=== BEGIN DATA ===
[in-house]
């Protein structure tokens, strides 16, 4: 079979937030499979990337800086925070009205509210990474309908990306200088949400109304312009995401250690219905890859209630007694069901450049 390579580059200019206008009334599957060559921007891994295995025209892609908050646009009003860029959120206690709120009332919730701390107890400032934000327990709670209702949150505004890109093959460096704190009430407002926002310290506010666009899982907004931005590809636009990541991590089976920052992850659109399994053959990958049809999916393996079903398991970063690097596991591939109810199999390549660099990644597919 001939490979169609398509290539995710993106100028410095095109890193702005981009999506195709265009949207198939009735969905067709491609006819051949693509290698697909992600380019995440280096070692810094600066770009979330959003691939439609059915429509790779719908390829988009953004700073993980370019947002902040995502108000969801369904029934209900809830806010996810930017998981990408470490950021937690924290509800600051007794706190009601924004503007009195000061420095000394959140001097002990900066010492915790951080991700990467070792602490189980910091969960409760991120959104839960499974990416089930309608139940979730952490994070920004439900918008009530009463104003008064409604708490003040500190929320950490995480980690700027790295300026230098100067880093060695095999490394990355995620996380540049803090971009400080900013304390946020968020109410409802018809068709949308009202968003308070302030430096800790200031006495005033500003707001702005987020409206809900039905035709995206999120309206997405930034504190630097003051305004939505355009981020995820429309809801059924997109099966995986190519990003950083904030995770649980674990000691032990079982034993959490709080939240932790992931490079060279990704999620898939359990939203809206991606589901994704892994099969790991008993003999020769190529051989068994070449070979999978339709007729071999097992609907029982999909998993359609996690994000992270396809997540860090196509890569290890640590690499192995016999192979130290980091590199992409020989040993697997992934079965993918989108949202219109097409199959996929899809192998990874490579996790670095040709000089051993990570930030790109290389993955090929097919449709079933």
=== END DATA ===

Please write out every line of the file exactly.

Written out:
[in-house]
């Protein structure tokens, strides 16, 4: 079979937030499979990337800086925070009205509210990474309908990306200088949400109304312009995401250690219905890859209630007694069901450049 390579580059200019206008009334599957060559921007891994295995025209892609908050646009009003860029959120206690709120009332919730701390107890400032934000327990709670209702949150505004890109093959460096704190009430407002926002310290506010666009899982907004931005590809636009990541991590089976920052992850659109399994053959990958049809999916393996079903398991970063690097596991591939109810199999390549660099990644597919 001939490979169609398509290539995710993106100028410095095109890193702005981009999506195709265009949207198939009735969905067709491609006819051949693509290698697909992600380019995440280096070692810094600066770009979330959003691939439609059915429509790779719908390829988009953004700073993980370019947002902040995502108000969801369904029934209900809830806010996810930017998981990408470490950021937690924290509800600051007794706190009601924004503007009195000061420095000394959140001097002990900066010492915790951080991700990467070792602490189980910091969960409760991120959104839960499974990416089930309608139940979730952490994070920004439900918008009530009463104003008064409604708490003040500190929320950490995480980690700027790295300026230098100067880093060695095999490394990355995620996380540049803090971009400080900013304390946020968020109410409802018809068709949308009202968003308070302030430096800790200031006495005033500003707001702005987020409206809900039905035709995206999120309206997405930034504190630097003051305004939505355009981020995820429309809801059924997109099966995986190519990003950083904030995770649980674990000691032990079982034993959490709080939240932790992931490079060279990704999620898939359990939203809206991606589901994704892994099969790991008993003999020769190529051989068994070449070979999978339709007729071999097992609907029982999909998993359609996690994000992270396809997540860090196509890569290890640590690499192995016999192979130290980091590199992409020989040993697997992934079965993918989108949202219109097409199959996929899809192998990874490579996790670095040709000089051993990570930030790109290389993955090929097919449709079933």